Gesso = gypsum
a prepared surface of plaster as a ground for painting.
Hydrous calcium sulphate, the mineral from which plaster of Paris is made.
Whiting - a preparation of finely powdered chalk
Chalk consisting of carbonate of lime with some impurities.
Several specimens of Gesso have been examined: all consisted of carbonate of lime (i.e. whiting, chalk) mixed with blue and in no case was there any admixture of sulphate of lime (gypsum). Carbonate of lime in this form possesses no adhesive property whatever and it was in order to make it cohere and adhere that glue was added.
The specimens of gesso examined varied in thickness from 0.1mm to 1.0 cm.
In many cases a layer of coarse woven fabric is used underneath gesso to enable it better to adhere to the material on which it is placed which is generally wood, but occasionally faience.
Skin found in gesso from shrines
Answered Feb. 12th 1931
34, Upper Hamilton Terrace, N.W.8.
December 29th 1930.
My dear Carter,
All the best wishes possible for the New Year and for the continued success of your work. I had intended to write in time for Christmas but did not get it done. I have been busy with one thing and another especially as our Laboratory is to be taken over entirely by the Trustees of the British Museum on 1st April, so I have been distributing to my staff formal notices from the Department of Scientific and Industrial Research that their appointments under it will cease on March 1st. I have not seen the new conditions yet but I do not think they will necessitate much change in any way. We are also to have a new Director of the Museum on 1st January, Dr G. F. Hill, whom I know to be very well disposed to our Laboratory and work.
I see from The "Times" of Wednesday last that you are finishing your work especially on the shrines and I believe I have made quite an interesting discovery concerning the overlying gold leaf and gesso work. I had some very small pieces of this which I brought away in 1924 and I did observe then when detaching the gold leaf by means of dilute acid in order to measure its thickness that there was a semi-transparent residue which was practically of the same shape and size as the piece of gesso. At this time I thought it was only gelatine or albumen which had been rendered insoluble by time, etc., and put it down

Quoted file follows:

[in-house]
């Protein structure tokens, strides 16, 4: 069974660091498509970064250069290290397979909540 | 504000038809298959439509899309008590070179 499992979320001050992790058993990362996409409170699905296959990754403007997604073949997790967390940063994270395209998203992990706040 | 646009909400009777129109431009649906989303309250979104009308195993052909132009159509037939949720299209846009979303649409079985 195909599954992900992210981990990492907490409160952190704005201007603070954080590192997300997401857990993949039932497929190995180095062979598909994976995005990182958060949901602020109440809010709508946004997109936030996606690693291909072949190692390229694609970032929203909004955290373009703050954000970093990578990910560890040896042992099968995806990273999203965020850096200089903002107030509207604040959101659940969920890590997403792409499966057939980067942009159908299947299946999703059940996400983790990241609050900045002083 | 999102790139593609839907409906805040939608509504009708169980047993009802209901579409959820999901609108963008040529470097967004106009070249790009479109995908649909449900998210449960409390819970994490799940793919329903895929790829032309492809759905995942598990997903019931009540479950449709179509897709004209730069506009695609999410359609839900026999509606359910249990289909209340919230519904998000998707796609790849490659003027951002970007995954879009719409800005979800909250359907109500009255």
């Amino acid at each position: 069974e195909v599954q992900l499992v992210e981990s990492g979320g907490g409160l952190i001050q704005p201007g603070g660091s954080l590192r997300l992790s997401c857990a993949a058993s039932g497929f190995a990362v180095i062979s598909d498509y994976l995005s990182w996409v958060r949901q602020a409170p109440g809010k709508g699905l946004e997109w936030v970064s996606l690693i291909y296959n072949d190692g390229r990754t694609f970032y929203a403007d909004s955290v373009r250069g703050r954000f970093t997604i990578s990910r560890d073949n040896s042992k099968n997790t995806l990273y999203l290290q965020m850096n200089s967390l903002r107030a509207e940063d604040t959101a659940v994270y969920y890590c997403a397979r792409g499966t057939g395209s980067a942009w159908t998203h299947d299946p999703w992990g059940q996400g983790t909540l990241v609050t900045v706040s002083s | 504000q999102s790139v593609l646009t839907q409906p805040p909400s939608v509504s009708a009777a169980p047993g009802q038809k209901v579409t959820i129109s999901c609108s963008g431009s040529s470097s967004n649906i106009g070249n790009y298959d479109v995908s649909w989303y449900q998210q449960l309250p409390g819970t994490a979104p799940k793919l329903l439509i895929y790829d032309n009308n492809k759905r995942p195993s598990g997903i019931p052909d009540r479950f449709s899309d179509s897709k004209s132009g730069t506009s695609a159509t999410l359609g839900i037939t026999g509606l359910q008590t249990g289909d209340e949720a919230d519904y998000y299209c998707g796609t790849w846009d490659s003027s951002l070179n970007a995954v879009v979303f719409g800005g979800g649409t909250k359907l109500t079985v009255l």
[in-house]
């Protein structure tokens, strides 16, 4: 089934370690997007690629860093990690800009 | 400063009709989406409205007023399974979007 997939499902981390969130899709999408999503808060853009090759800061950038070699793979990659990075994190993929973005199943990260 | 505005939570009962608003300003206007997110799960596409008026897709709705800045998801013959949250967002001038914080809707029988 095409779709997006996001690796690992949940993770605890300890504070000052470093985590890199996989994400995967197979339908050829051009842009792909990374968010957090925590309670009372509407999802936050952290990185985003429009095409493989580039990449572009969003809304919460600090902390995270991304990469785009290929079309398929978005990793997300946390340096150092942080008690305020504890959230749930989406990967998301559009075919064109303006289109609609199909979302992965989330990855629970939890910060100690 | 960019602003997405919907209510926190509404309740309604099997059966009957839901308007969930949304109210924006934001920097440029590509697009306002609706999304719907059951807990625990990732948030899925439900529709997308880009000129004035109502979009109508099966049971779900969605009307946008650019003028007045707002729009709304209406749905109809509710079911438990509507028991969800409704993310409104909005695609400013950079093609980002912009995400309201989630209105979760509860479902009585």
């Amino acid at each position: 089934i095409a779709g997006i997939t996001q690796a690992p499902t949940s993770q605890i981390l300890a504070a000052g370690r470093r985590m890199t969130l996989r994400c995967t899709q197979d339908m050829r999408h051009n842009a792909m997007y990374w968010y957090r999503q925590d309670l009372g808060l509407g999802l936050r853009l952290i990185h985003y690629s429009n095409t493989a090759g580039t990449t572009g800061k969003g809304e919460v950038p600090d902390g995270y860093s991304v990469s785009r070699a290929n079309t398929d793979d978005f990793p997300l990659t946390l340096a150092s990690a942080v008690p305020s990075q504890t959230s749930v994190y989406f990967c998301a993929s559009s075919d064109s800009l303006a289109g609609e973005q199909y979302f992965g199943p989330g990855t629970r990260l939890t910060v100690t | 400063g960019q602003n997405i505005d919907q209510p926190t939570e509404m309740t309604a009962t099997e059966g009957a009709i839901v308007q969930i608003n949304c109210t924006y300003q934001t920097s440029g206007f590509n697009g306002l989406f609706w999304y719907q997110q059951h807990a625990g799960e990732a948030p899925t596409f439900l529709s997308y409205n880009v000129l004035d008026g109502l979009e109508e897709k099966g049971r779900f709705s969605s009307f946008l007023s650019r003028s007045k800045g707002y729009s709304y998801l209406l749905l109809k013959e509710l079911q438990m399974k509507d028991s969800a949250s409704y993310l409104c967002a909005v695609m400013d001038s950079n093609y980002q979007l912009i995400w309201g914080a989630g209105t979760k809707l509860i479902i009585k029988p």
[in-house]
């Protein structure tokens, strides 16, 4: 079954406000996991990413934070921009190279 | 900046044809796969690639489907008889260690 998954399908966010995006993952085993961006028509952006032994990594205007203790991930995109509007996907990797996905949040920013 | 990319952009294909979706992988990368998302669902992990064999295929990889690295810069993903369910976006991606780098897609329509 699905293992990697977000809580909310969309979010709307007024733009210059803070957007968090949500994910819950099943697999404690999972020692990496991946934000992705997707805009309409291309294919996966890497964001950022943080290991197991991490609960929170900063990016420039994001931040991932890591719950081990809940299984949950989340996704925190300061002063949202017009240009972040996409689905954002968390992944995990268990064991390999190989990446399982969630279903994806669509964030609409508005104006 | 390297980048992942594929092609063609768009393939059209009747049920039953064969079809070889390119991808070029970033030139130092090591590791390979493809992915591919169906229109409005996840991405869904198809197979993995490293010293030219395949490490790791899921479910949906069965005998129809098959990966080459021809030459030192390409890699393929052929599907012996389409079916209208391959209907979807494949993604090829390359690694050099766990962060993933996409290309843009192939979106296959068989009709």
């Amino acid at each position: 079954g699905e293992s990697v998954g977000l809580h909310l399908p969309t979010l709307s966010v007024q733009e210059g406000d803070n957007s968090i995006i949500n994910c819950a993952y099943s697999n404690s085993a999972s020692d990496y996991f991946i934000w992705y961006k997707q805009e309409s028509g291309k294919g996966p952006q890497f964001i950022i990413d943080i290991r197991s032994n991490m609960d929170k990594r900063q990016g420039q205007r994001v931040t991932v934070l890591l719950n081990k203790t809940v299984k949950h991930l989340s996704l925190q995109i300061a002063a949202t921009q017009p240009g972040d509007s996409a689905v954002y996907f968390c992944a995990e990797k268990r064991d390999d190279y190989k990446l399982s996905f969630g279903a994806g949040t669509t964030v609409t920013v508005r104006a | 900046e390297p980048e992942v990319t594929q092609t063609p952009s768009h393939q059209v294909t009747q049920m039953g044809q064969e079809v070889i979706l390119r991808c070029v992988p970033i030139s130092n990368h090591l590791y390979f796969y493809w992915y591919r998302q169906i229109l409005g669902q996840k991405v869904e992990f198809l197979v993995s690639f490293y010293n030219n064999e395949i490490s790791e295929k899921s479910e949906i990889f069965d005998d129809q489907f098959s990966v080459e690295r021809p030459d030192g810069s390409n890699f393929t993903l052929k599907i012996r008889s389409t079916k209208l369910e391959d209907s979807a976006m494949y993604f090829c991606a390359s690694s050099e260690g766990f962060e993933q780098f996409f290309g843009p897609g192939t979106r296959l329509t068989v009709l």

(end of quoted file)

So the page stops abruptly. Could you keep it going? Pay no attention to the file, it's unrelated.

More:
the sink. Repeating this work about 3 weeks ago I made some further experiments with another fragment and found this semi-transparent residue to be leather or at least the skin of an animal. This skin had been embedded in the white powder which seems to be nothing but pure calcium carbonate free from any calcium sulphate and mixed with glue or gelatine, not albumen. The authorities in the Egyptian Department have never heard of leather or skin being used in this way and all the pieces of gilt gesso which we have so far got from them are much thinner than that from the shrine. If this is really a new discovery could you let me have some small pieces of the gilt gesso from each of the shrines to test in the same way. When one thinks of it, it is easy to see why the damp skin was so used, especially if the gesso was to be thick and receive deeper markings. We have made microscopic sections of the leather and might, even with the small pieces which we have be able to identify the kind of animal from which the skin was obtained.
I enclose a tiny specimen for your inspection which has been treated with a dye dissolved in spirit. This colours the gesso but not the leather.
Yours very truly,
See note by Plenderleith under Chemistry
(September 12, 2008)
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